November 1, 2005

Many printing companies are running profitable mailing and fulfillment operations as part of their evolution into full-service graphic communications solutions providers. The printers who are still evaluating whether these service offerings make sense for their organizations, however, may need a little guidance in making that all-important assessment, notes National Association of Printing Leadership (NAPL) associate consultant Clint Bolte, president of Clint Bolte & Associates and author of the NAPL book How Fulfillment Services Drive Print Volume. "When done correctly, mailing and fulfillment can be a lucrative profit center for printers," Bolte advises. "However, these are areas where customers' tolerance for missteps is extremely

October 1, 2005

Automation has been a central theme of efforts to keep the U.S. Postal Service (USPS) viable and to make it more competitive. The printing industry has a vested interest in the success of such efforts, but also must contend with some negative consequences. According to a PIA/GATF estimate from Ronnie H. Davis, Ph.D, chief economist, about 45 percent of the dollar volume of printing in the United States ends up being mailed. That figure represents materials entering the mail stream directly from the printer and indirectly via a mail house or the print buyer. In dollar terms, this amounts to some $70 billion in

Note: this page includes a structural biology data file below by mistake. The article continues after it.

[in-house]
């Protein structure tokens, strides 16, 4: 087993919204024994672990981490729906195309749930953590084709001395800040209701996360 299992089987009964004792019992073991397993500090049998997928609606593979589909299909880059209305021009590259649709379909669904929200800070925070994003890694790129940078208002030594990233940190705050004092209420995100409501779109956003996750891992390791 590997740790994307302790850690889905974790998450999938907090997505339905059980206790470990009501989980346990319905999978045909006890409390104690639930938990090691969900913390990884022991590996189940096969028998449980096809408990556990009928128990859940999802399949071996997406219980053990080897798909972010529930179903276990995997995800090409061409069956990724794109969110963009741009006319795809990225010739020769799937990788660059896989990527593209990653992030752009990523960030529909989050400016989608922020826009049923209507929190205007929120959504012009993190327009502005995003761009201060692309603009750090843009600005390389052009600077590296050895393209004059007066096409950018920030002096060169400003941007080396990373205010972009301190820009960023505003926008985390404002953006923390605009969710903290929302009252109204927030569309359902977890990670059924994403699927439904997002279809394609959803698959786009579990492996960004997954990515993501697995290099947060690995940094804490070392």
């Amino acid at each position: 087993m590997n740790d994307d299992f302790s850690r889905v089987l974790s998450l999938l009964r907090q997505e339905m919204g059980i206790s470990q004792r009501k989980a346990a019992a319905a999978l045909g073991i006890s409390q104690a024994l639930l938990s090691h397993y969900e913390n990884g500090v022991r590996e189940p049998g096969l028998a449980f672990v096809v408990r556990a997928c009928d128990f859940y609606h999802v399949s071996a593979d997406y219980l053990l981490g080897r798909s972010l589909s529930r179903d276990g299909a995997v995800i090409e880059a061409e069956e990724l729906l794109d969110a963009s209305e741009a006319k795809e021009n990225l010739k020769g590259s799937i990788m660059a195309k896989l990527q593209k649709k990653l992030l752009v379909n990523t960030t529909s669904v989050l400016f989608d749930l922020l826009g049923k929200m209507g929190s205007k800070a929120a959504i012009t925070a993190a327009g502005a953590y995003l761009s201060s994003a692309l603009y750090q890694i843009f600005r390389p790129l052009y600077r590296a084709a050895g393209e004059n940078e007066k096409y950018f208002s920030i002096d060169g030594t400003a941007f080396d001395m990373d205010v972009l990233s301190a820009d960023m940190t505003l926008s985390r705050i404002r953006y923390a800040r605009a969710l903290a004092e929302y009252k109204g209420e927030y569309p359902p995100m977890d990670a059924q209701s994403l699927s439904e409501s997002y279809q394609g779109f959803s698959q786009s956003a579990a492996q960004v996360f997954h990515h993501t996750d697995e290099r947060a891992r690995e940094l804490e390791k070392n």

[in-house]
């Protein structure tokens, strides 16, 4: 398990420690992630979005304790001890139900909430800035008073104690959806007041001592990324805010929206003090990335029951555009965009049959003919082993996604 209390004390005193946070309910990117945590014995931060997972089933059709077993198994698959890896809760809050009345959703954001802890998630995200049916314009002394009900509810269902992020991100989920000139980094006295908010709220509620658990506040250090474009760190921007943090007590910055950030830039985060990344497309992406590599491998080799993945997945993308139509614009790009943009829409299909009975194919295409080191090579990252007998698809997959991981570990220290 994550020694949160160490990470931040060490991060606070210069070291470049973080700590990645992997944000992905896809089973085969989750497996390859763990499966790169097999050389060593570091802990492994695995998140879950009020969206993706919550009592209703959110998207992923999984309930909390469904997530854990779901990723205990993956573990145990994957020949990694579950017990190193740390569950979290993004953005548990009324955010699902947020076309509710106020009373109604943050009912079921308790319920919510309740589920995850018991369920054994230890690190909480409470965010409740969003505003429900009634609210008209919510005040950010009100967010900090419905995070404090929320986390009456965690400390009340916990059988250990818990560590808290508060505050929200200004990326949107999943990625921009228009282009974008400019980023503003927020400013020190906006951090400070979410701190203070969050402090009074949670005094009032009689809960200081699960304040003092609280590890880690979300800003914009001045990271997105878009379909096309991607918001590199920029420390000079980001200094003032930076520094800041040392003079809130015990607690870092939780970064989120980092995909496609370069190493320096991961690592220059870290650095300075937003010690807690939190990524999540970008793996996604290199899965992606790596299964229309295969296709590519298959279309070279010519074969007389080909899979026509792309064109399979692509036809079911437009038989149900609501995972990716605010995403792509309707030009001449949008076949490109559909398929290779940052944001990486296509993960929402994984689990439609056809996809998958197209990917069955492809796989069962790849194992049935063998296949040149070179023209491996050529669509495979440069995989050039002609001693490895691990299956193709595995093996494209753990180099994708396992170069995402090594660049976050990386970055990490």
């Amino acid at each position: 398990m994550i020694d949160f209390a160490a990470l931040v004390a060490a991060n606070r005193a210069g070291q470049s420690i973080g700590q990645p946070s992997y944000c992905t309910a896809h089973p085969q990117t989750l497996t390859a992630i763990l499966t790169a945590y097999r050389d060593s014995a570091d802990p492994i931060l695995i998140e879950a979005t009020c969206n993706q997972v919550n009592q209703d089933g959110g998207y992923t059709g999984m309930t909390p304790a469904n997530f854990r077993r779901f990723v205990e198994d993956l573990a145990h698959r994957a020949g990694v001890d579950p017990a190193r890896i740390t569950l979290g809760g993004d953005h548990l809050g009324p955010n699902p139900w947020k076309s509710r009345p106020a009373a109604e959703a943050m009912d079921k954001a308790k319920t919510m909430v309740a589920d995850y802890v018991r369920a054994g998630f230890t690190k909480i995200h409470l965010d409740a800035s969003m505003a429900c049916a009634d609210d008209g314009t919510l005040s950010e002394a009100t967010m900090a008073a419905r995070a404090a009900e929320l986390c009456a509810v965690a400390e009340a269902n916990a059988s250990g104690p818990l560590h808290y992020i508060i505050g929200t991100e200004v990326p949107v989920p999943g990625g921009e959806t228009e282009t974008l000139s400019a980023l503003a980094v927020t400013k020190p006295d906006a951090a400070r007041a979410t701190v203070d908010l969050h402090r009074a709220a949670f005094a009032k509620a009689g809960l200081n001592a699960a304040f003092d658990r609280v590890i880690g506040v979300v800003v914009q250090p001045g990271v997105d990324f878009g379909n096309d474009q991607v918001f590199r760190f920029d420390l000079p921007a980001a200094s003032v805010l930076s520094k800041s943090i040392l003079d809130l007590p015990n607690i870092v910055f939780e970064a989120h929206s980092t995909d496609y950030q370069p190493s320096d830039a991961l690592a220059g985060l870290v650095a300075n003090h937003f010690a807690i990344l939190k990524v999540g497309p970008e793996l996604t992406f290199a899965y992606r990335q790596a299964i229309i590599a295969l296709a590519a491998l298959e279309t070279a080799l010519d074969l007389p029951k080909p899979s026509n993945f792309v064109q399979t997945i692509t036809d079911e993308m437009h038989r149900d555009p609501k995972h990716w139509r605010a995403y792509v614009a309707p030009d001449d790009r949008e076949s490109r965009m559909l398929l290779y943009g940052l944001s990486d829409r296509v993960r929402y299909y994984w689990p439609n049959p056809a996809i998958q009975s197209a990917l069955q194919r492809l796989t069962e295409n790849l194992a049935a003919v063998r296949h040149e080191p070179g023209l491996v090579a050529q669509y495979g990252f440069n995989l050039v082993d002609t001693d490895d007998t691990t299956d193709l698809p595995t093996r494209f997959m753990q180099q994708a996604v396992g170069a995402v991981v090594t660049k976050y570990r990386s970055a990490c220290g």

Bush Paves Path for Postal Reform